Italian is a major European language, being one of the official languages of the Organization for Security and Co-operation in Europe and one of the working languages of the Council of Europe. It is the fourth most widely spoken first language in the European Union with 69 million native speakers (13% of the EU population) and it is spoken as a second language by 16 million EU citizens (3%).[1] Including Italian speakers in non-EU European countries (such as Switzerland and Albania) and on other continents, the total number of speakers is around 90 million.[11] Italian is the main working language of the Holy See, serving as the lingua franca (common language) in the Roman Catholic hierarchy as well as the official language of the Sovereign Military Order of Malta. Italian is known as the language of music because of its use in musical terminology and opera. Its influence is also widespread in the arts and in the luxury goods market.

Italian was adopted by the state after the Unification of Italy, having previously been a literary language based on Tuscan as spoken mostly by the upper class of Florentine society.[12] Its development was also influenced by other Italian languages and to some minor extent, by the Germanic languages of the post-Roman invaders. The incorporation into Italian of learned words from its own ancestor language, Latin, is another form of lexical borrowing through the influence of written language, scientific terminology and the liturgical language of the Church. Throughout the Middle Ages and into the early modern period, most literate Italians were also literate in Latin; and thus they easily adopted Latin words into their writing—and eventually speech—in Italian. Its vowels are the second-closest to Latin after Sardinian.[13][14] As in most Romance languages, stress is distinctive but, unlike most other Romance languages, Italian retains Latin's contrast between short and long consonants.[15] Almost all words and syllables finish with pure vowels, a factor that makes Italian words extremely easy to use in rhyming. Italian has a 7 vowel sound system ('e' and 'o' have mid-low and mid-high sounds); Classical Latin had 10, 5 with short and 5 with long sounds.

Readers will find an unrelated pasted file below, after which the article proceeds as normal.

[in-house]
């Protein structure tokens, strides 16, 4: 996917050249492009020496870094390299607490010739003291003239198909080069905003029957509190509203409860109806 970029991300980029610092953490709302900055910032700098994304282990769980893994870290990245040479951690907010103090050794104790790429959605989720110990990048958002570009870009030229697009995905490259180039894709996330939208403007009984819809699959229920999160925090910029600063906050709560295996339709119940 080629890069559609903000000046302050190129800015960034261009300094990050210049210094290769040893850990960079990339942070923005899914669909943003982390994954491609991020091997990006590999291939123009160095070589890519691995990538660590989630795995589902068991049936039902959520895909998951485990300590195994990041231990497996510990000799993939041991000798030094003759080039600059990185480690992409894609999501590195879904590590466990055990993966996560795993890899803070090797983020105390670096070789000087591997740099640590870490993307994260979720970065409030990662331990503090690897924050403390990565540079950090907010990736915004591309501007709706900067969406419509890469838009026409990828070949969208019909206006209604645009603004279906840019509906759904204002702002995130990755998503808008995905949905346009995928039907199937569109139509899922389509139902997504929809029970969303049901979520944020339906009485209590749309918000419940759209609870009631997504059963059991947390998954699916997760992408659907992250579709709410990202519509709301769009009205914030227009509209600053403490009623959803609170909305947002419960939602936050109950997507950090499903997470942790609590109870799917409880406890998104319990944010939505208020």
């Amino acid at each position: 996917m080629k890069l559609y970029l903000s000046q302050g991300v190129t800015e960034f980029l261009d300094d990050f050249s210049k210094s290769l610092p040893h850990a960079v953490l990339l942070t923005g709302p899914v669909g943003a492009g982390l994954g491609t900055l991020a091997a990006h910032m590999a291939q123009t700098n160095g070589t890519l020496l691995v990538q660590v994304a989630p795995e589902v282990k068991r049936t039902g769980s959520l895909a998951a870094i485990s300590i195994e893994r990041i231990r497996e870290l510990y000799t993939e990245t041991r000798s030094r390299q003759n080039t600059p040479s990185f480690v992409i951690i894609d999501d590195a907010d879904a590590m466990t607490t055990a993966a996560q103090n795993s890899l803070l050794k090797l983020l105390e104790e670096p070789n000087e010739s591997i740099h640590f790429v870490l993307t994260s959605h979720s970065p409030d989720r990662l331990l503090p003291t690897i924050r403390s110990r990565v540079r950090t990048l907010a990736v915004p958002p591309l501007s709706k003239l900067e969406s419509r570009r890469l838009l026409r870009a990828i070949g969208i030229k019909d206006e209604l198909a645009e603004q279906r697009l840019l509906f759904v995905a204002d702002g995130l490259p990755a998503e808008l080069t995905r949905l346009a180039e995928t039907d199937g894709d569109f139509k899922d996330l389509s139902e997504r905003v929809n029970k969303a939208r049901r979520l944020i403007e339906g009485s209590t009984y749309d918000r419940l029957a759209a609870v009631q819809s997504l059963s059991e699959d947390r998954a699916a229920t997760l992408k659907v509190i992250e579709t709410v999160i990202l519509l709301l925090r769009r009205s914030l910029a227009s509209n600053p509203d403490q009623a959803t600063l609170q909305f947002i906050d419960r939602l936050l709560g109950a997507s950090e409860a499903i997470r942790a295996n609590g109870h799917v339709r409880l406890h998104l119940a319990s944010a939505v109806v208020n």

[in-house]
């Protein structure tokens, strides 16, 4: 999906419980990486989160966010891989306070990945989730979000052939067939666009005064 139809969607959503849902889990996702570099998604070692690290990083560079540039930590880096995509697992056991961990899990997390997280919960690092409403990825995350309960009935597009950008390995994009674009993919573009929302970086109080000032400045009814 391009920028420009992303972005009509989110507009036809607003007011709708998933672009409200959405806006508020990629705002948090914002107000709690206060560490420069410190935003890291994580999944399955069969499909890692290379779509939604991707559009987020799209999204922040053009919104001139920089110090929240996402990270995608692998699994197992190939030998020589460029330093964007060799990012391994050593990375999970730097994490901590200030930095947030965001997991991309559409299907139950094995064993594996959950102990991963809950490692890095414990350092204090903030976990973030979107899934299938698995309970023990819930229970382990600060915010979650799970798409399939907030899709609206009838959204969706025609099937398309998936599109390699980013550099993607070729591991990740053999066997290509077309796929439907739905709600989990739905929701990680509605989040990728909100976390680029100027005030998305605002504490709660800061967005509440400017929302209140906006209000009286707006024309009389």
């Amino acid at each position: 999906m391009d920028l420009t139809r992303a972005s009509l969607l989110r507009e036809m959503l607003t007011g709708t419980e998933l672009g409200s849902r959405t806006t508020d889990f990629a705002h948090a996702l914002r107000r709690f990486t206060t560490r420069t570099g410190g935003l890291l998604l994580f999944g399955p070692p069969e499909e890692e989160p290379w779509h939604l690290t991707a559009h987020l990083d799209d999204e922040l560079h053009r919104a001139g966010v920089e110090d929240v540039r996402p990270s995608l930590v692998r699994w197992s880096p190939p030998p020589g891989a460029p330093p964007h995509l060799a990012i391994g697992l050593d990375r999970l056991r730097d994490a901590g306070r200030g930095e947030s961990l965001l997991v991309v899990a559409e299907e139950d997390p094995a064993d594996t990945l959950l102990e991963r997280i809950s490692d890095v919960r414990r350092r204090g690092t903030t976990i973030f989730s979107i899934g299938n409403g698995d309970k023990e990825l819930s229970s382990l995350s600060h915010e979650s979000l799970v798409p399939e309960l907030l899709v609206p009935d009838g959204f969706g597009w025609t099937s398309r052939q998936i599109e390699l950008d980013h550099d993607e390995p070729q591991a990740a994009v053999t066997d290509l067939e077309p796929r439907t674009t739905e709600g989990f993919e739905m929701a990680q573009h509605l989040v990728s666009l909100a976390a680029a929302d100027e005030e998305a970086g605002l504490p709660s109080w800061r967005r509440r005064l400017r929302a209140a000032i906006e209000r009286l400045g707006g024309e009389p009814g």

During the Middle Ages, the established written language in Europe was Latin, though the great majority of people were illiterate, and only a handful were well versed in the language. In the Italian peninsula, as in most of Europe, most would instead speak a local vernacular. These dialects, as they are commonly referred to, evolved from Vulgar Latin over the course of centuries, unaffected by formal standards and teachings. They are not in any sense "dialects" of standard Italian, which itself started off as one of these local tongues, but sister languages of Italian. Mutual intelligibility with Italian varies widely, as it does with Romance languages in general. The Romance dialects of Italy can differ greatly from Italian at all levels (phonology, morphology, syntax, lexicon, pragmatics) and are classified typologically as distinct languages.[16][17]